I asked Rev. Jesse Jackson how he was able to go to Gambia and do something that the state department had been unable to do.  Rev. Jesse Jackson mentioned that the civil rights movement had achieved a type of moral  authority around the world that the US government does not possess.  The model that African Americans used to obtain our rights within the United States has inspired the world, earning respect from leaders who appreciate what we’ve accomplished.

“I can have meetings with people who won’t talk to anybody else,” he said. “Our opinion matters in the world in a way that the government’s opinion does not.”

With regard to Rev. Jesse Jackson’s achievement in Gambia, it is important that we support all black public figures who are seeking to make progress for people of color, even if they are not being invited to the White House.  Part of the reason that such little progress has been made in the black community since the advent of the Obama presidency is that the powers that be have made people choose between those who are passively loyal to Obama and those who are loyal to black American issues.  This should not be a decision that we are forced to make, for we are not betraying Barack Obama by asking him to address African American issues.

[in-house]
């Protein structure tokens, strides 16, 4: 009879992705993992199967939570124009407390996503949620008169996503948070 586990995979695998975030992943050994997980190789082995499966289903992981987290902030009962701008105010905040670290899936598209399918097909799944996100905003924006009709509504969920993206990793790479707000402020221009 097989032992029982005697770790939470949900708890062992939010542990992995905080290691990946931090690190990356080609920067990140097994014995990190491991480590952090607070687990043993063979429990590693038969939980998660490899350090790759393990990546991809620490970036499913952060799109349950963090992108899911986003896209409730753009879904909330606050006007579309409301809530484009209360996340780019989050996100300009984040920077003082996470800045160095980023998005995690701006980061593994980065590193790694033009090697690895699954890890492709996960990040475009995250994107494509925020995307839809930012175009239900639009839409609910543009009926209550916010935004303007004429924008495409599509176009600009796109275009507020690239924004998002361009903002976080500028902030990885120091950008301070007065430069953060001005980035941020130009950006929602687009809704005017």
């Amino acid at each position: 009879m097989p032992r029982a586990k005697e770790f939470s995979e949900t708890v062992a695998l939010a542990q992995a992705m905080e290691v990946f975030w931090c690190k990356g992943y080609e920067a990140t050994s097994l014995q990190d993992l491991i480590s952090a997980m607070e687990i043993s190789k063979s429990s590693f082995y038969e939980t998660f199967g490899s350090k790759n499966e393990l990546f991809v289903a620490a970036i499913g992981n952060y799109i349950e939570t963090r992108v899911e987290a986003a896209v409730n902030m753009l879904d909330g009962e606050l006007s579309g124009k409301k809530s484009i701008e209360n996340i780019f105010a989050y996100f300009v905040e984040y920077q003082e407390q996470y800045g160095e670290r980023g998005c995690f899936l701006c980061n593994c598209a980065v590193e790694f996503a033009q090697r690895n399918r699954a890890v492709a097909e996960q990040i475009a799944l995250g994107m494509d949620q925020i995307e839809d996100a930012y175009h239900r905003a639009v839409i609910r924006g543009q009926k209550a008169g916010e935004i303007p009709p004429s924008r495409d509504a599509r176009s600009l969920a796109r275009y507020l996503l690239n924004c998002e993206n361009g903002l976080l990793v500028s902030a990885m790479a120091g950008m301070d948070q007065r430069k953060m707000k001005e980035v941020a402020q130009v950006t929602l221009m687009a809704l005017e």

I’ve spent a great deal of time around both Rev. Jesse Jackson and Rev. Al Sharpton over the last four years, and both of them have been strong supporters and defenders of the president.  The primary difference between the two is that Rev.  Al Sharpton is taking Obama’s agenda to black people and Rev. Jesse Jackson is taking the agenda of black people to the president.   While some say that the black community has not been clear on what it would like President Obama to do, selective listening often leads to a set of conclusions that are patently false.